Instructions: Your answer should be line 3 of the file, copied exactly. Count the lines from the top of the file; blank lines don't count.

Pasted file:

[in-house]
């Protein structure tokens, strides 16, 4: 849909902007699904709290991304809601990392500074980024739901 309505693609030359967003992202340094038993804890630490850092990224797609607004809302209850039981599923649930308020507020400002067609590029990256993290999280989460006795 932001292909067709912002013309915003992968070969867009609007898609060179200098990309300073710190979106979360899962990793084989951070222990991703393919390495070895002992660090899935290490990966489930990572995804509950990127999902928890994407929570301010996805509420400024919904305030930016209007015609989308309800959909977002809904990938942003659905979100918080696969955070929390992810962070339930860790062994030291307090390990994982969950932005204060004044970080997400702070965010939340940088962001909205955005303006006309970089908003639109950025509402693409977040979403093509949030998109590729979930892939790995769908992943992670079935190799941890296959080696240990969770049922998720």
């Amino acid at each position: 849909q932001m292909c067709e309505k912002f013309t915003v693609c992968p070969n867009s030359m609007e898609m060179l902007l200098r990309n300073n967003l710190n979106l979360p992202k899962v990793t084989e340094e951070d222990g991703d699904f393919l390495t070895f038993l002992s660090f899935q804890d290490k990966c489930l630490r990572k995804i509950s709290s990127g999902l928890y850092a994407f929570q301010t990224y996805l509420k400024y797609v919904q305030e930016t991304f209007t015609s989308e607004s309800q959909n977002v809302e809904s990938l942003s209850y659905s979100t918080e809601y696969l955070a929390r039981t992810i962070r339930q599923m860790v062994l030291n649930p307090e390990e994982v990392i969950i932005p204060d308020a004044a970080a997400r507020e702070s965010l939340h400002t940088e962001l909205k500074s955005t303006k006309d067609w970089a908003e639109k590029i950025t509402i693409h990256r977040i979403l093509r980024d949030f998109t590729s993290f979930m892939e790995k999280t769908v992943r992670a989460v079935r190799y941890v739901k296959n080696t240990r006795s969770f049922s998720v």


């Amino acid at each position: 849909q932001m292909c067709e309505k912002f013309t915003v693609c992968p070969n867009s030359m609007e898609m060179l902007l200098r990309n300073n967003l710190n979106l979360p992202k899962v990793t084989e340094e951070d222990g991703d699904f393919l390495t070895f038993l002992s660090f899935q804890d290490k990966c489930l630490r990572k995804i509950s709290s990127g999902l928890y850092a994407f929570q301010t990224y996805l509420k400024y797609v919904q305030e930016t991304f209007t015609s989308e607004s309800q959909n977002v809302e809904s990938l942003s209850y659905s979100t918080e809601y696969l955070a929390r039981t992810i962070r339930q599923m860790v062994l030291n649930p307090e390990e994982v990392i969950i932005p204060d308020a004044a970080a997400r507020e702070s965010l939340h400002t940088e962001l909205k500074s955005t303006k006309d067609w970089a908003e639109k590029i950025t509402i693409h990256r977040i979403l093509r980024d949030f998109t590729s993290f979930m892939e790995k999280t769908v992943r992670a989460v079935r190799y941890v739901k296959n080696t240990r006795s969770f049922s998720v």